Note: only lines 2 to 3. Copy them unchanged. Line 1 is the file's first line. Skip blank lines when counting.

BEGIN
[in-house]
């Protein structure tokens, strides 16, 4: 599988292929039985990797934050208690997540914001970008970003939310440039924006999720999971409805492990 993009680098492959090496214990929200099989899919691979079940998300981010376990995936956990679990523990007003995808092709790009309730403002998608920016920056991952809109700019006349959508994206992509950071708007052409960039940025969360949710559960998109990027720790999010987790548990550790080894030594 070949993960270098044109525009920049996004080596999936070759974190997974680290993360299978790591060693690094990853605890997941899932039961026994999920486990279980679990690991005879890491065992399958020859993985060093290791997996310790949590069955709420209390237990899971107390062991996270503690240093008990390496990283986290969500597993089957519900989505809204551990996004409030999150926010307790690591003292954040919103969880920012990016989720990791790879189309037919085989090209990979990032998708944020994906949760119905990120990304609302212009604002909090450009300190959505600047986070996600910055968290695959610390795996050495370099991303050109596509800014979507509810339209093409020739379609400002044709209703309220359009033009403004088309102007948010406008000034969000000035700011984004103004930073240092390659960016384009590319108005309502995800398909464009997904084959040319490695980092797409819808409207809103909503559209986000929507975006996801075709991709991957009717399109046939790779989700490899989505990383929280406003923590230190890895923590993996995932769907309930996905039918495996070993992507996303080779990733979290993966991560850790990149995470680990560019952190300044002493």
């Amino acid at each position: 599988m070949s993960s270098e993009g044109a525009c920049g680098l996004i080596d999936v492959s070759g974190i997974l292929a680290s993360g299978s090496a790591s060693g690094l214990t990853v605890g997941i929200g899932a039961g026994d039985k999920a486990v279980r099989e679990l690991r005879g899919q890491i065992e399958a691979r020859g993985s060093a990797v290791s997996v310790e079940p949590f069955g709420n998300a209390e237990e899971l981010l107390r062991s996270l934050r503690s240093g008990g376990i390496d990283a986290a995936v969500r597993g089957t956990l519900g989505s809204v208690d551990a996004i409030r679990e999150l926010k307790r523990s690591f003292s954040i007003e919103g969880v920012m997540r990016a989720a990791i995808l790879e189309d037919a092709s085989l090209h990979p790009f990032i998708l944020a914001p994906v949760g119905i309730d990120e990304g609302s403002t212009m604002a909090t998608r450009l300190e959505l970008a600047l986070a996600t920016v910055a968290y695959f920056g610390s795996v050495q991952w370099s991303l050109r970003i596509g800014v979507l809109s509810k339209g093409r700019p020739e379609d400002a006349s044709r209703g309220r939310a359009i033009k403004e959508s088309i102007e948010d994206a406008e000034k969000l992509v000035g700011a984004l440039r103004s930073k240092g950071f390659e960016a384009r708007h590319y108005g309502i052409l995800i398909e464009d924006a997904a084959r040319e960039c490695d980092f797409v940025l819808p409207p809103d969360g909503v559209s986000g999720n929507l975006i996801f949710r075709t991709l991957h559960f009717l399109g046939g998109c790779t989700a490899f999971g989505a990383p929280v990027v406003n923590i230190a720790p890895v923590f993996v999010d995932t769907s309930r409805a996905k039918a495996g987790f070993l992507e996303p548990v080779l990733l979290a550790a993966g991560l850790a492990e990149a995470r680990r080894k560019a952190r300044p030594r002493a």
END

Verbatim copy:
């Protein structure tokens, strides 16, 4: 599988292929039985990797934050208690997540914001970008970003939310440039924006999720999971409805492990 993009680098492959090496214990929200099989899919691979079940998300981010376990995936956990679990523990007003995808092709790009309730403002998608920016920056991952809109700019006349959508994206992509950071708007052409960039940025969360949710559960998109990027720790999010987790548990550790080894030594 070949993960270098044109525009920049996004080596999936070759974190997974680290993360299978790591060693690094990853605890997941899932039961026994999920486990279980679990690991005879890491065992399958020859993985060093290791997996310790949590069955709420209390237990899971107390062991996270503690240093008990390496990283986290969500597993089957519900989505809204551990996004409030999150926010307790690591003292954040919103969880920012990016989720990791790879189309037919085989090209990979990032998708944020994906949760119905990120990304609302212009604002909090450009300190959505600047986070996600910055968290695959610390795996050495370099991303050109596509800014979507509810339209093409020739379609400002044709209703309220359009033009403004088309102007948010406008000034969000000035700011984004103004930073240092390659960016384009590319108005309502995800398909464009997904084959040319490695980092797409819808409207809103909503559209986000929507975006996801075709991709991957009717399109046939790779989700490899989505990383929280406003923590230190890895923590993996995932769907309930996905039918495996070993992507996303080779990733979290993966991560850790990149995470680990560019952190300044002493």
């Amino acid at each position: 599988m070949s993960s270098e993009g044109a525009c920049g680098l996004i080596d999936v492959s070759g974190i997974l292929a680290s993360g299978s090496a790591s060693g690094l214990t990853v605890g997941i929200g899932a039961g026994d039985k999920a486990v279980r099989e679990l690991r005879g899919q890491i065992e399958a691979r020859g993985s060093a990797v290791s997996v310790e079940p949590f069955g709420n998300a209390e237990e899971l981010l107390r062991s996270l934050r503690s240093g008990g376990i390496d990283a986290a995936v969500r597993g089957t956990l519900g989505s809204v208690d551990a996004i409030r679990e999150l926010k307790r523990s690591f003292s954040i007003e919103g969880v920012m997540r990016a989720a990791i995808l790879e189309d037919a092709s085989l090209h990979p790009f990032i998708l944020a914001p994906v949760g119905i309730d990120e990304g609302s403002t212009m604002a909090t998608r450009l300190e959505l970008a600047l986070a996600t920016v910055a968290y695959f920056g610390s795996v050495q991952w370099s991303l050109r970003i596509g800014v979507l809109s509810k339209g093409r700019p020739e379609d400002a006349s044709r209703g309220r939310a359009i033009k403004e959508s088309i102007e948010d994206a406008e000034k969000l992509v000035g700011a984004l440039r103004s930073k240092g950071f390659e960016a384009r708007h590319y108005g309502i052409l995800i398909e464009d924006a997904a084959r040319e960039c490695d980092f797409v940025l819808p409207p809103d969360g909503v559209s986000g999720n929507l975006i996801f949710r075709t991709l991957h559960f009717l399109g046939g998109c790779t989700a490899f999971g989505a990383p929280v990027v406003n923590i230190a720790p890895v923590f993996v999010d995932t769907s309930r409805a996905k039918a495996g987790f070993l992507e996303p548990v080779l990733l979290a550790a993966g991560l850790a492990e990149a995470r680990r080894k560019a952190r300044p030594r002493a």